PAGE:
2) As can be seen from my response to question 1, almost all jobs are specialized in some way. However, the amount of specification really depends. For example, some lawyers are civil corporate litigators. This means that they would usually take on any civil law case, involving a business, that is ready to be an actual lawsuit or already is a lawsuit. That’s a pretty broad specialization. A more narrow specialization would be something like asbestos litigation attorney or an IP attorney (which can be further broken down into patent attorneys, trademark attorneys, etc.). As to the part of the question involving IP law specifically, I should first note that I know very little about IP law, IP firms, or the career paths of IP students. However, what I do know is that it is a much more specialized field in the sense that many law students who become IP attorneys have engineering backgrounds. My understanding is that this is because the lawyers need to be able to talk to their clients (who will usually be those seeking patents) about particulars of a process or product that would involve more technical knowledge. This isn’t to say that if you don’t have an engineering background you can’t be an IP attorney, but I believe that having that background helps. Many IP attorneys seem to also seek IP certificates and, as mentioned above, might need to get a special certification to practice in certain areas. So, to answer the particular question, just having a background in IP/engineering probably won’t land you a job doing IP work because almost all of the IP attorneys have a background in IP/engineering; however, it is very helpful (nearly a prerequisite) to have an IP/engineering background to do IP work.

I hope this answered some questions. Keep them coming – this blog is really for anyone thinking about potentially going to law school or currently in law school. I obviously don’t represent the opinions of all law students, but I’ll try to do the best I can to give a knowledgeable response.

Wednesday, June 07, 2006

 

A Day In The Life of a 1L cont.

So I finally decided to go back and fill in some of the "Day in the Life of a 1L" stuff that I left out from my April 19th posting.

After the first few nerve-racking days of figuring out where your classes are and what the hell briefing a case means, you start to get into a pattern for how each day will be. The first couple of months are similar to undergrad (well, except if you go to a "commuter-type" school where you can't just roll out of bed and go to class in your pjs). You wake up whenever you need to (first year classes are prescheduled so you'll probably have a 9am or 11am start time for your first class). After class you usually browse over the reading that you did the previous night to get ready for the upcoming afternoon class. Then you'll have an afternoon class and go home. Once home it's dinner, then probably about 60-80 pages of reading and then free time to do what you want. It's pretty similar to undergrad except that (1) the reading assignments are much longer and more difficult to understand and (2) there seems to be much more reviewing before class in law school (to make sure you're not embarrassed when you get called on). There's quite a bit of free time (relatively), especially on the weekends and you should take advantage of it while you can.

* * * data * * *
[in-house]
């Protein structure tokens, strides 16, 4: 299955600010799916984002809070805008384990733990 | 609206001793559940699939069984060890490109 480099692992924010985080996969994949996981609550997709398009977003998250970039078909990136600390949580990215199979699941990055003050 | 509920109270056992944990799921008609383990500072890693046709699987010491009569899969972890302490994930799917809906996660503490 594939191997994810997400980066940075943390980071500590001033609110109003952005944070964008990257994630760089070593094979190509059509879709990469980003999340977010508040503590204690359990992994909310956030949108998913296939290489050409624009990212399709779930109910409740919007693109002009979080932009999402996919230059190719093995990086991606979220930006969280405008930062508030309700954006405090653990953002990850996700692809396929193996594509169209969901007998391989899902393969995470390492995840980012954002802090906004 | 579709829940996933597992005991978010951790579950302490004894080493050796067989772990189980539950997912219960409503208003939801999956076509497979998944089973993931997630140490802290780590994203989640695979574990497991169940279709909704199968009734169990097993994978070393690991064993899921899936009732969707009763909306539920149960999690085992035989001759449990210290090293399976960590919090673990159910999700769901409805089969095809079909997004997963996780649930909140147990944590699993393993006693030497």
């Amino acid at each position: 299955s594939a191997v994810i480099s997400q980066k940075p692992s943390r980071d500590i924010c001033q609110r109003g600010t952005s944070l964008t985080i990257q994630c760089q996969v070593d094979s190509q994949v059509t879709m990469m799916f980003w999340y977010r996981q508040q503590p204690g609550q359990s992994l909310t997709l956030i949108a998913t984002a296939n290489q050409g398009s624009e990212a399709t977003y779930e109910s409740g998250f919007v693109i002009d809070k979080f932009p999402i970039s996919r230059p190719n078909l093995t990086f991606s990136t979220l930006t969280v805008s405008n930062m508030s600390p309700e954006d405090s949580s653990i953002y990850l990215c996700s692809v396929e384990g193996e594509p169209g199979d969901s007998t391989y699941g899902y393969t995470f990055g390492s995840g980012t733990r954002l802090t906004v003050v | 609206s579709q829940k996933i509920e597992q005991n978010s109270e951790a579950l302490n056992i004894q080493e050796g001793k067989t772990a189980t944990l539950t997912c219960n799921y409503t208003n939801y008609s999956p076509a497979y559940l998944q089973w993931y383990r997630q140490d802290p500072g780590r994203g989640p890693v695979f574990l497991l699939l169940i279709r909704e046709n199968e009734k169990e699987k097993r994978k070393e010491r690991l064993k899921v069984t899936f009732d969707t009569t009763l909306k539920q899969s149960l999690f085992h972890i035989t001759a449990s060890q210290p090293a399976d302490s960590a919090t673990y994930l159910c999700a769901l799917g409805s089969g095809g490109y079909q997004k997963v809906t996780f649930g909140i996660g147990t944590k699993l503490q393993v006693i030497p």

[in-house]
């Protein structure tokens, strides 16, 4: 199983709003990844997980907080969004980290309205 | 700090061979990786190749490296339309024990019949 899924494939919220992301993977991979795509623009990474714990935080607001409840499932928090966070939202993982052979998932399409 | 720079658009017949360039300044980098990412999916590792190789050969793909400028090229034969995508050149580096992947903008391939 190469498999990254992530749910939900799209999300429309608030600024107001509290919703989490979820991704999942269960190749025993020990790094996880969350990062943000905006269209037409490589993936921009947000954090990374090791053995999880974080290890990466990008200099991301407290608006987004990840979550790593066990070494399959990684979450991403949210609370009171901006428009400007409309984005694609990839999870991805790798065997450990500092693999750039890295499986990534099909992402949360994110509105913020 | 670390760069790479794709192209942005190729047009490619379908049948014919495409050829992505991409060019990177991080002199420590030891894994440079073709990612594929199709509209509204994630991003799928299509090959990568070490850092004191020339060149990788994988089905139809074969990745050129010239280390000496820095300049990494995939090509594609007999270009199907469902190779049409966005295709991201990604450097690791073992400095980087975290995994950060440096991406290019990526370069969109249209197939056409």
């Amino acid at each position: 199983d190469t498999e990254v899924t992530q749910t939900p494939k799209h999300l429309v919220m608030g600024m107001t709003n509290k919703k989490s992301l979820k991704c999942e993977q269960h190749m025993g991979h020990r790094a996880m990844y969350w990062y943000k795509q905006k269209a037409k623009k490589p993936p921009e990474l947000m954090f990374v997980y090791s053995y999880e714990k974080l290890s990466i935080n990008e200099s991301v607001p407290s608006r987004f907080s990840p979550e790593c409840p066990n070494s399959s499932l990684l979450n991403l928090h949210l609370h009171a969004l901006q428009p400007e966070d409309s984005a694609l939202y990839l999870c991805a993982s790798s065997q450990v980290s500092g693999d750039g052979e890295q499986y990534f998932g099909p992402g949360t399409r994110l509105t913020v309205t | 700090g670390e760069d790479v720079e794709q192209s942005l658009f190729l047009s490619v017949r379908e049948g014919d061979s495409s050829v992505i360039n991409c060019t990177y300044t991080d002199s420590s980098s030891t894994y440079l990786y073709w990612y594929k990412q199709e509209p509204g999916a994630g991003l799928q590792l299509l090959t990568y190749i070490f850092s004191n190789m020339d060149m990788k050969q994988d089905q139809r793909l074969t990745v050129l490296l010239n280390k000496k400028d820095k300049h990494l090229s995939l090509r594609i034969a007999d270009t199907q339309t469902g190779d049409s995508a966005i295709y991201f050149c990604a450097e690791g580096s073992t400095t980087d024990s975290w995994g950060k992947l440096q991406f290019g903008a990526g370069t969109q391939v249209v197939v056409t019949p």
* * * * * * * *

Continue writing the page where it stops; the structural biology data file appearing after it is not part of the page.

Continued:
Generally, sometime in mid-October or early November people start outlining for their classes (I'll try doing a whole blog on outlining soon). Early on you can do much of the outlining with free time during the weekends. Later on, come mid-November, you'll probably be in full study mode. This means that basically all systems are shut down except to go to class and study. The earlier you start outlining the less you have to do later, but you don't want to burn yourself out too early either. For me, I tried to make sure that I was relaxed and having fun up until early November and then I got down to work. Mid-November daily life was: Wake up, go to class, outline, go to my other class, then stay late at the library outlining and reading for the next day's classes. My weekends consisted of: waking up and outlining (sometimes showering and eating). That's just what I needed to do to succeed in my first year. Some people can probably borrow an outline and either be smart enough (or a good enough writer) to not have to do a lot of studying or not really care about their grades. It really depends.